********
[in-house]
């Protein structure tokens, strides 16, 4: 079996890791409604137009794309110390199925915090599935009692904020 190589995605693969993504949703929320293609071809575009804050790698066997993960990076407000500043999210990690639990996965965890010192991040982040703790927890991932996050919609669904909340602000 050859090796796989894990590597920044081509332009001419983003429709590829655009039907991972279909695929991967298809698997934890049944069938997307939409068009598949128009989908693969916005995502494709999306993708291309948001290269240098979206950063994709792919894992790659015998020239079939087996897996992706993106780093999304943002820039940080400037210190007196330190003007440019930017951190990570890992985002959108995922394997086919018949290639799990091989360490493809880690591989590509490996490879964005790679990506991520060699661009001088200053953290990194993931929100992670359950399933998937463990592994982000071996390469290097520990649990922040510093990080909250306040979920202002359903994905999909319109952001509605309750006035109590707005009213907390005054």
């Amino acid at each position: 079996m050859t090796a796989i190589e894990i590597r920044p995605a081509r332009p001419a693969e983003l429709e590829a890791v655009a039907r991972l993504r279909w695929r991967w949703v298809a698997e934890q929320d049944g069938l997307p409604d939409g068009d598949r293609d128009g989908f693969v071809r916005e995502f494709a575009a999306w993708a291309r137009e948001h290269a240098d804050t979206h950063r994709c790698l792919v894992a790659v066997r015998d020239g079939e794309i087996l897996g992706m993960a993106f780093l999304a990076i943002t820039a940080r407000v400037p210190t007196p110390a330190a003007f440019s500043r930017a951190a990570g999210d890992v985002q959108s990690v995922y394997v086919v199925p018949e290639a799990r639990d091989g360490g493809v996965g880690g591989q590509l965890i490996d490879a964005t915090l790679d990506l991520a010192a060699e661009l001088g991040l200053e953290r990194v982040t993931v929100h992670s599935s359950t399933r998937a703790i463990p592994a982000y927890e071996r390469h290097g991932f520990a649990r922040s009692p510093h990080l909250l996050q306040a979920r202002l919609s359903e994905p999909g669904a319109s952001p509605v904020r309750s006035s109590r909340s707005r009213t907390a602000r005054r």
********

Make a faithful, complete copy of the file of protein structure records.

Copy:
[in-house]
């Protein structure tokens, strides 16, 4: 079996890791409604137009794309110390199925915090599935009692904020 190589995605693969993504949703929320293609071809575009804050790698066997993960990076407000500043999210990690639990996965965890010192991040982040703790927890991932996050919609669904909340602000 050859090796796989894990590597920044081509332009001419983003429709590829655009039907991972279909695929991967298809698997934890049944069938997307939409068009598949128009989908693969916005995502494709999306993708291309948001290269240098979206950063994709792919894992790659015998020239079939087996897996992706993106780093999304943002820039940080400037210190007196330190003007440019930017951190990570890992985002959108995922394997086919018949290639799990091989360490493809880690591989590509490996490879964005790679990506991520060699661009001088200053953290990194993931929100992670359950399933998937463990592994982000071996390469290097520990649990922040510093990080909250306040979920202002359903994905999909319109952001509605309750006035109590707005009213907390005054």
């Amino acid at each position: 079996m050859t090796a796989i190589e894990i590597r920044p995605a081509r332009p001419a693969e983003l429709e590829a890791v655009a039907r991972l993504r279909w695929r991967w949703v298809a698997e934890q929320d049944g069938l997307p409604d939409g068009d598949r293609d128009g989908f693969v071809r916005e995502f494709a575009a999306w993708a291309r137009e948001h290269a240098d804050t979206h950063r994709c790698l792919v894992a790659v066997r015998d020239g079939e794309i087996l897996g992706m993960a993106f780093l999304a990076i943002t820039a940080r407000v400037p210190t007196p110390a330190a003007f440019s500043r930017a951190a990570g999210d890992v985002q959108s990690v995922y394997v086919v199925p018949e290639a799990r639990d091989g360490g493809v996965g880690g591989q590509l965890i490996d490879a964005t915090l790679d990506l991520a010192a060699e661009l001088g991040l200053e953290r990194v982040t993931v929100h992670s599935s359950t399933r998937a703790i463990p592994a982000y927890e071996r390469h290097g991932f520990a649990r922040s009692p510093h990080l909250l996050q306040a979920r202002l919609s359903e994905p999909g669904a319109s952001p509605v904020r309750s006035s109590r909340s707005r009213t907390a602000r005054r």